What makes a good footballer? Is it his ability to dribble, ruthlessness in front of goal, eye for tactical detail, athleticism, a combination of all? Thomas Muller isn’t the answer to any of those questions, yet he will feature in every conversation about this decade’s greats.
Mathematics explains football. It lends us a perspective beyond the obvious, shows us a pathway into the minds of the game’s deepest thinkers and philosophers, and gives an avenue for analysts to quantize, engineer and optimise every little sinew. Mathematics reduces football, too. It turns a sport that has broken and built governments into a gory dance of arithmetic possibilities, labels players with numbers, and manufactures a weighing scale to judge their differing, detached skills on. Most importantly, it fails to count for emotion, the universal thread which binds any sport, its purveyors, and consumers, together.
We like watching big matches and tournaments because there is much at stake, and the resulting heightened emotional graph engulfs the fans and athletes in one hot embrace. Champion sportsmen are often judged by their performances in these high-value battles, and it’s there that any sport goes beyond mere physical and technical competence. It takes a lot more than ripped muscles and purity of technique for an Usain Bolt to get 9 gold medals in the 9 Olympic events he’s ever participated in.
The football World Cup is one such tournament. It has made heroes out of the seemingly ordinary, and ever so often, it has reinforced greatness. In this year’s edition, defending champions Germany were a minute and a half away from sinking deep into relegation zone in only their second group match. As the game drew to a close, they were gifted a free-kick just outside the left edge of the Swedish penalty-box. It would be the last kick of the ball, and a proud nation’s last throw of the dice to momentarily save themselves shame at a tournament they have always done well in. Toni Kroos, the most German of Germans, stood over the ball. His blue eyes were transfixed on the goal, and much before he began his run-up, an air of inevitability around what was to follow swept around the Fisht Stadium in Sochi. Kroos soaked the pressure up, like he always does, and took emotion out of what was a pivotal moment.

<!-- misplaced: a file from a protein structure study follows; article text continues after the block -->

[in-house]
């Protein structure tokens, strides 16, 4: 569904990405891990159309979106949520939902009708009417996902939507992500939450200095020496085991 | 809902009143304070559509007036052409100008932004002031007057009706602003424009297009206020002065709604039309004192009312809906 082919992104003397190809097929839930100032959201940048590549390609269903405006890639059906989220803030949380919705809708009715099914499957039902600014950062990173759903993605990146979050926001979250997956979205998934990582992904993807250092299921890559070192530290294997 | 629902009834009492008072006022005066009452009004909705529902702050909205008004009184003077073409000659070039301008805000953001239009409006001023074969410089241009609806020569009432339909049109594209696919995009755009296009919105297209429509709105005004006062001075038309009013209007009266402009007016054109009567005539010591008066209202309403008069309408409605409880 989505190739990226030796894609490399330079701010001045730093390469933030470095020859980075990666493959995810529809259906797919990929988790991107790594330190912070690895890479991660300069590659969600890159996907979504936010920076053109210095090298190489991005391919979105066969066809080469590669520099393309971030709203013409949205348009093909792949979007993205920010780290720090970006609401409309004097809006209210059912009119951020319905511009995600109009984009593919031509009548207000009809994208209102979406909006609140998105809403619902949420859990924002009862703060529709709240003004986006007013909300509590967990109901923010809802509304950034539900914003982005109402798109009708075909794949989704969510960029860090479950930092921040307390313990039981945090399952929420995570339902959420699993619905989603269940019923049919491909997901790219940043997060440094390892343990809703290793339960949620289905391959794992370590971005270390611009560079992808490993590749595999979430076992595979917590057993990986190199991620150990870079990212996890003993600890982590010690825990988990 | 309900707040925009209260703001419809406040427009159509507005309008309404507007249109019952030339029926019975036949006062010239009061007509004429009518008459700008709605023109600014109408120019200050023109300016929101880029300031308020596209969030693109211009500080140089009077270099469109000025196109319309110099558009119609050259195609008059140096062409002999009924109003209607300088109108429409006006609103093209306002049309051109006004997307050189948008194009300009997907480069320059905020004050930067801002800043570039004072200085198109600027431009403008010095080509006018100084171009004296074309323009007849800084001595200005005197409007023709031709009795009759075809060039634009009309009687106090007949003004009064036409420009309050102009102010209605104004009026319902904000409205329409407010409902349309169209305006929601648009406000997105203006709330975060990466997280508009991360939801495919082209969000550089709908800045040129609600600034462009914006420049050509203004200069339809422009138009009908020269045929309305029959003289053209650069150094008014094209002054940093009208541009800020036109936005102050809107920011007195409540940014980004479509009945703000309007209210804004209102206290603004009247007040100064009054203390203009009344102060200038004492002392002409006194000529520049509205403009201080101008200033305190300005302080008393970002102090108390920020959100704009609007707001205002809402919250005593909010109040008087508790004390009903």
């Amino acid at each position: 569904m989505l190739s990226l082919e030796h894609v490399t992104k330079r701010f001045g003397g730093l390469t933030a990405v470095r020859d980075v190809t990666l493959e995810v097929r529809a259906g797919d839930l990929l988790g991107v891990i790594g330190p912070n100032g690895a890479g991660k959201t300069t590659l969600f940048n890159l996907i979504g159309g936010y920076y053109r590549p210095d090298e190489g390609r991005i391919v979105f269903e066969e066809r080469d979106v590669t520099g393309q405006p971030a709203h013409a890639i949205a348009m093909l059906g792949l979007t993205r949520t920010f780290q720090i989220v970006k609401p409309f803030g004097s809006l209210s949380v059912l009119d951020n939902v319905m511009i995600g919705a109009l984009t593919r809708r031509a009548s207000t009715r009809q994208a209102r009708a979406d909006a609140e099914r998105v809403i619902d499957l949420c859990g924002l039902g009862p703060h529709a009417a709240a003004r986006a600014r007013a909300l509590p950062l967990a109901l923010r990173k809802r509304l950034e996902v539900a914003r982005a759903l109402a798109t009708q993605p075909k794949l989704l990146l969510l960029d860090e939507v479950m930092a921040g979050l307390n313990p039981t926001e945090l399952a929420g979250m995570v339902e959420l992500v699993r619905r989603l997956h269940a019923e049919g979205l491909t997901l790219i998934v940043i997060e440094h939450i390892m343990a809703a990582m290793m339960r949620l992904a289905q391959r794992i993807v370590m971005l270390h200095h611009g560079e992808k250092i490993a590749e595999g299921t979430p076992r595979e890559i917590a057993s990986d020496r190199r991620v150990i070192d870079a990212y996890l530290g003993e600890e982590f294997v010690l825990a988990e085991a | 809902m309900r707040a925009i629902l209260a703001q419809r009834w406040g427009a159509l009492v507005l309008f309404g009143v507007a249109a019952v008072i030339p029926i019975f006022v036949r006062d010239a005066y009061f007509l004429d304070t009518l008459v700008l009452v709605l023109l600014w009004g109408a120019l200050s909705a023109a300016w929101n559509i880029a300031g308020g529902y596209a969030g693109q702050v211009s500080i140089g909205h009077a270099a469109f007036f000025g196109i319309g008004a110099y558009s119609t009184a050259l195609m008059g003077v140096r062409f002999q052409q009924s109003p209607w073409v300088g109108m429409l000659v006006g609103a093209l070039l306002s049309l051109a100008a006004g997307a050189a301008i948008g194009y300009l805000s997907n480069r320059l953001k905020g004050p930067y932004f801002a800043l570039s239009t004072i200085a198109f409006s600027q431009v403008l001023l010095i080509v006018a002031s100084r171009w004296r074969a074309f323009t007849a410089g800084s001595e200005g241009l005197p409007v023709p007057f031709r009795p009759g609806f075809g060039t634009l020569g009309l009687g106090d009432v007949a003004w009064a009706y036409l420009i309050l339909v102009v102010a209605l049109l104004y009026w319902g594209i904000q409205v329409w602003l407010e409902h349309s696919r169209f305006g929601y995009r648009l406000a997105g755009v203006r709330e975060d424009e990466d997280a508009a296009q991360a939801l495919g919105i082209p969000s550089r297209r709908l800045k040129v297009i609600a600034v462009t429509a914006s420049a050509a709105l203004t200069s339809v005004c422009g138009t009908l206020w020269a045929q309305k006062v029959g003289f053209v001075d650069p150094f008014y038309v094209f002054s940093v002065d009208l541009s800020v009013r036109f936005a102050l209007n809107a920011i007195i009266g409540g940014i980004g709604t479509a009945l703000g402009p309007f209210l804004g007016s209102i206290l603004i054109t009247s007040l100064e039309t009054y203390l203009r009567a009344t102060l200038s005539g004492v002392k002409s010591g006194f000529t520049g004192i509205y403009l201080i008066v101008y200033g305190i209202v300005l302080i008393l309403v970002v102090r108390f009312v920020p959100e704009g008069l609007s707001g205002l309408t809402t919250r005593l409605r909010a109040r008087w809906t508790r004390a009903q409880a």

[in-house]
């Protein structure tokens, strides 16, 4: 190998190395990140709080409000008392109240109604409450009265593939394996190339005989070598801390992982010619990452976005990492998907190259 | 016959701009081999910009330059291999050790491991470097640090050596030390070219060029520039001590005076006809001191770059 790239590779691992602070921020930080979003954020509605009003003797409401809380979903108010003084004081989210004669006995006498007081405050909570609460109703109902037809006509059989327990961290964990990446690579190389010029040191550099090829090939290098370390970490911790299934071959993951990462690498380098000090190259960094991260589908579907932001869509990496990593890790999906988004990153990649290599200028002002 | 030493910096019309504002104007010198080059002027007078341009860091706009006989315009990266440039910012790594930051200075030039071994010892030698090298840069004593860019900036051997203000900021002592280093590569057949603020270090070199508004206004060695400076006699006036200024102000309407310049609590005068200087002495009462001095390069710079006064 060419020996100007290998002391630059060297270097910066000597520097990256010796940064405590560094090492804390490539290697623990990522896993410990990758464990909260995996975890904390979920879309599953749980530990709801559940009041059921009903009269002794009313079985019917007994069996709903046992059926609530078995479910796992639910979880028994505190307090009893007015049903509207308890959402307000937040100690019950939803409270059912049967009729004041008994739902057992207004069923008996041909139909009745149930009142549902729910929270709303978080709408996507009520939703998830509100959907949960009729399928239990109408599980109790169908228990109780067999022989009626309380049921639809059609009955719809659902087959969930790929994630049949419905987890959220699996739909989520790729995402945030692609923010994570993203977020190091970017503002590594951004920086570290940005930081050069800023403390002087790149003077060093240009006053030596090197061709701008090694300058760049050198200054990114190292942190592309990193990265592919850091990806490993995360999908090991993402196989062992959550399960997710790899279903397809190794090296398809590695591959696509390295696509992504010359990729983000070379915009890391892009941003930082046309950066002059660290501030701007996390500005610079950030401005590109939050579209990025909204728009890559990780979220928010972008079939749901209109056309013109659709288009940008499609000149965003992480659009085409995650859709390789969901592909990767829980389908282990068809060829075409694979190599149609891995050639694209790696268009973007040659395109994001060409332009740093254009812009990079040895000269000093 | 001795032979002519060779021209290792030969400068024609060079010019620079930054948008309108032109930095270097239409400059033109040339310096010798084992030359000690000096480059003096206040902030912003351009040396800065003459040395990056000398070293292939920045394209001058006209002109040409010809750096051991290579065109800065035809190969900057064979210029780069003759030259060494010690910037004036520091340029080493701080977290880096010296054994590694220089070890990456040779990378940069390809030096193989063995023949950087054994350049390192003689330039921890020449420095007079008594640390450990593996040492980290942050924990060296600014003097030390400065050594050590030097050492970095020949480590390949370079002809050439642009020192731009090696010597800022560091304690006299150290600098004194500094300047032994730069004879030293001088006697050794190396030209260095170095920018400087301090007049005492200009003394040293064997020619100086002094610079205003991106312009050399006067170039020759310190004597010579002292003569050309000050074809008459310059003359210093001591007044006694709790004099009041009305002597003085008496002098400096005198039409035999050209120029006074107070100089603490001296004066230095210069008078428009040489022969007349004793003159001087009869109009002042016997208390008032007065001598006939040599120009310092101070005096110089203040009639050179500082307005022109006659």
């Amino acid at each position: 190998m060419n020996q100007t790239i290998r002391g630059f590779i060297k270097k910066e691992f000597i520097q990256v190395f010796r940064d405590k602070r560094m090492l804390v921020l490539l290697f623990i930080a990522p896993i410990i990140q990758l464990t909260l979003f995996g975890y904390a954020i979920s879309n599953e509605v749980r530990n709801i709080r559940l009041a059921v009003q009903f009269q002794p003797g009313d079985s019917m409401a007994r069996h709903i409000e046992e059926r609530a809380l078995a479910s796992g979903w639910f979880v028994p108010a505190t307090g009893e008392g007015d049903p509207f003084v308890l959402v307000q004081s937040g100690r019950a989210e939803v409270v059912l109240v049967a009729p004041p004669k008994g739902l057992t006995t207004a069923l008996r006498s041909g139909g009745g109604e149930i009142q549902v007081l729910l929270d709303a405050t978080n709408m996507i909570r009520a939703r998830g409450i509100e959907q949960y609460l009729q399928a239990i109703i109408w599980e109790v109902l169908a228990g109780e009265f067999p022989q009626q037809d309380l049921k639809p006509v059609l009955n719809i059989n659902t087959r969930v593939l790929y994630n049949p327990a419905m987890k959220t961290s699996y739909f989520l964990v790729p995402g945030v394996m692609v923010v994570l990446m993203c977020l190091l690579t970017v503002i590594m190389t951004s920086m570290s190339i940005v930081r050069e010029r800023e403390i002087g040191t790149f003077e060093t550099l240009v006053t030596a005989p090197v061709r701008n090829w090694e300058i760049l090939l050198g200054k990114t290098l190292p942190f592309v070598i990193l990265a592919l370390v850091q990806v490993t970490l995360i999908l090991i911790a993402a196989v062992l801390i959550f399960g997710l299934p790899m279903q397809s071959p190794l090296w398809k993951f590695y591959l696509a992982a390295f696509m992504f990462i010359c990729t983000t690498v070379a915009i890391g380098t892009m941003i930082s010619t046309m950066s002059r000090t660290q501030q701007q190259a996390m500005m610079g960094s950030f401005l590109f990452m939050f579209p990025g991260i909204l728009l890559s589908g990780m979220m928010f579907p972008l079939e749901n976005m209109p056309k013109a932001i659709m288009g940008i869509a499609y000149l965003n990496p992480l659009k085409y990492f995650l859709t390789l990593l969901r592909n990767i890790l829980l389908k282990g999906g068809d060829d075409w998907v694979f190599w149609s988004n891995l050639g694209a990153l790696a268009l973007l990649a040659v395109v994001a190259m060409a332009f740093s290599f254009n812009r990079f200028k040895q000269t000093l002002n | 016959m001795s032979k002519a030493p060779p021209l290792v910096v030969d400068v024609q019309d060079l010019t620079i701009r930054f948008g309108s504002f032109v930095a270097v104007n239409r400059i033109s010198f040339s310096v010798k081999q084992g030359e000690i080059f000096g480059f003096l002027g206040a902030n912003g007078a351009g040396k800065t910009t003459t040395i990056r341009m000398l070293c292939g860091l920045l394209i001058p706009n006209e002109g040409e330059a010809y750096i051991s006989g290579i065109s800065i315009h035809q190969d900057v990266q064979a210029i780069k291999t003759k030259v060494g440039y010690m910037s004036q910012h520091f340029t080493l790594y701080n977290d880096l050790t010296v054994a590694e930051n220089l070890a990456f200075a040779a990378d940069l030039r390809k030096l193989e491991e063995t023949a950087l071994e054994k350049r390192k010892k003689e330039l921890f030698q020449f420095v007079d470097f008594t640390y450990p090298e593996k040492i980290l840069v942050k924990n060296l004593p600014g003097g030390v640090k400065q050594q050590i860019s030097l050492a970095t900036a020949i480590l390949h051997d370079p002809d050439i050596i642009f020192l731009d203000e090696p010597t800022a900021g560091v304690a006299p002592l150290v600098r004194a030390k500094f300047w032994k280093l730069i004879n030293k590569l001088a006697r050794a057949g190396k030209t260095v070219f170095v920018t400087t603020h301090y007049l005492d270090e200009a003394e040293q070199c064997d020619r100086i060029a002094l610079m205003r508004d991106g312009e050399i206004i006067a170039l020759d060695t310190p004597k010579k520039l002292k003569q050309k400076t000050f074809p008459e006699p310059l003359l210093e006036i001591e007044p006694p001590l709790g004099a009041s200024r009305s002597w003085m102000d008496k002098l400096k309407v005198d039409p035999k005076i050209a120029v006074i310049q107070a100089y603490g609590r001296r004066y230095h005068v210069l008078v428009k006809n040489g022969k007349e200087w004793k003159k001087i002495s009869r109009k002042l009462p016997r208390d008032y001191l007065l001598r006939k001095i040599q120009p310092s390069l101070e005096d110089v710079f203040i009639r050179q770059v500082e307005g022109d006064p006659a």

Toni Kroos, the mechanically consistent midfielder, is a shining beacon of twenty-first century German football, where they have married the two things they’re modern pioneers of: engineering and football. It was a movement the DFB put all its weight behind at the turn of the millennium, after a disastrous show at the European Championships in Netherlands. Over the next two decades, German football infrastructure underwent a complete overhaul in an effort to create a conveyor belt of the technically gifted, physically robust, and mentally inventive.
In a system designed to increase the gap between the proficient, like Kroos, and the unsophisticated, Thomas Müller has been ubiquitous for club and country for an entire decade.
“We call dialectic the higher movement of reason in which utterly separate terms pass over into each other spontaneously. Dialectic has often been regarded as an art, as though it rested on a subjective talent and did not belong to the objectivity of the Notion.”
A couple of hundred years before Müller carved his unique niche as a footballer, Georg Freidrich Hegel wrote The Science of Logic, a seminal work in the thought process behind knowledge, contradictions and progress through both.